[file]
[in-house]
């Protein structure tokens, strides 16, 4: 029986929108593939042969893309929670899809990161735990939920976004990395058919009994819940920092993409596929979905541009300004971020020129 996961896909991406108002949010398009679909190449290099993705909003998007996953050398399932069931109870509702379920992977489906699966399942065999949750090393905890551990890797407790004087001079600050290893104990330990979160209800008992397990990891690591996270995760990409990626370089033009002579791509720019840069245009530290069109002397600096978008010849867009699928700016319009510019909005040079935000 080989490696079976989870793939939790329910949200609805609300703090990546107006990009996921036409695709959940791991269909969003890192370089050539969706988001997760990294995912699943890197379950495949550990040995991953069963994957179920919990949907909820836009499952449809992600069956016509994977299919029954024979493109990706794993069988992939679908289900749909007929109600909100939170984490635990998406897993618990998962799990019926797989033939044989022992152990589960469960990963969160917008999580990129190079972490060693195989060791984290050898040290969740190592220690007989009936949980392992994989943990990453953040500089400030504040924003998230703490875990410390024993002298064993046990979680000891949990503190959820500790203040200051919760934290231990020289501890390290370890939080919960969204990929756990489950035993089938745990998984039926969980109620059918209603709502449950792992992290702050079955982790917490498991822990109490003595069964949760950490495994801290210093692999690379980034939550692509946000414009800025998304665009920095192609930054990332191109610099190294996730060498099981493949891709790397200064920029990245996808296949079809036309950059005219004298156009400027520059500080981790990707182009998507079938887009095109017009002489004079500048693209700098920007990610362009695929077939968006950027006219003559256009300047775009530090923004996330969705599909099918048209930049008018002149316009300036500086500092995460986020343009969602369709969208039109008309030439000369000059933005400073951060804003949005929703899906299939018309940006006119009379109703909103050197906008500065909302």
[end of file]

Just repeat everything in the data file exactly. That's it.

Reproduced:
[in-house]
């Protein structure tokens, strides 16, 4: 029986929108593939042969893309929670899809990161735990939920976004990395058919009994819940920092993409596929979905541009300004971020020129 996961896909991406108002949010398009679909190449290099993705909003998007996953050398399932069931109870509702379920992977489906699966399942065999949750090393905890551990890797407790004087001079600050290893104990330990979160209800008992397990990891690591996270995760990409990626370089033009002579791509720019840069245009530290069109002397600096978008010849867009699928700016319009510019909005040079935000 080989490696079976989870793939939790329910949200609805609300703090990546107006990009996921036409695709959940791991269909969003890192370089050539969706988001997760990294995912699943890197379950495949550990040995991953069963994957179920919990949907909820836009499952449809992600069956016509994977299919029954024979493109990706794993069988992939679908289900749909007929109600909100939170984490635990998406897993618990998962799990019926797989033939044989022992152990589960469960990963969160917008999580990129190079972490060693195989060791984290050898040290969740190592220690007989009936949980392992994989943990990453953040500089400030504040924003998230703490875990410390024993002298064993046990979680000891949990503190959820500790203040200051919760934290231990020289501890390290370890939080919960969204990929756990489950035993089938745990998984039926969980109620059918209603709502449950792992992290702050079955982790917490498991822990109490003595069964949760950490495994801290210093692999690379980034939550692509946000414009800025998304665009920095192609930054990332191109610099190294996730060498099981493949891709790397200064920029990245996808296949079809036309950059005219004298156009400027520059500080981790990707182009998507079938887009095109017009002489004079500048693209700098920007990610362009695929077939968006950027006219003559256009300047775009530090923004996330969705599909099918048209930049008018002149316009300036500086500092995460986020343009969602369709969208039109008309030439000369000059933005400073951060804003949005929703899906299939018309940006006119009379109703909103050197906008500065909302």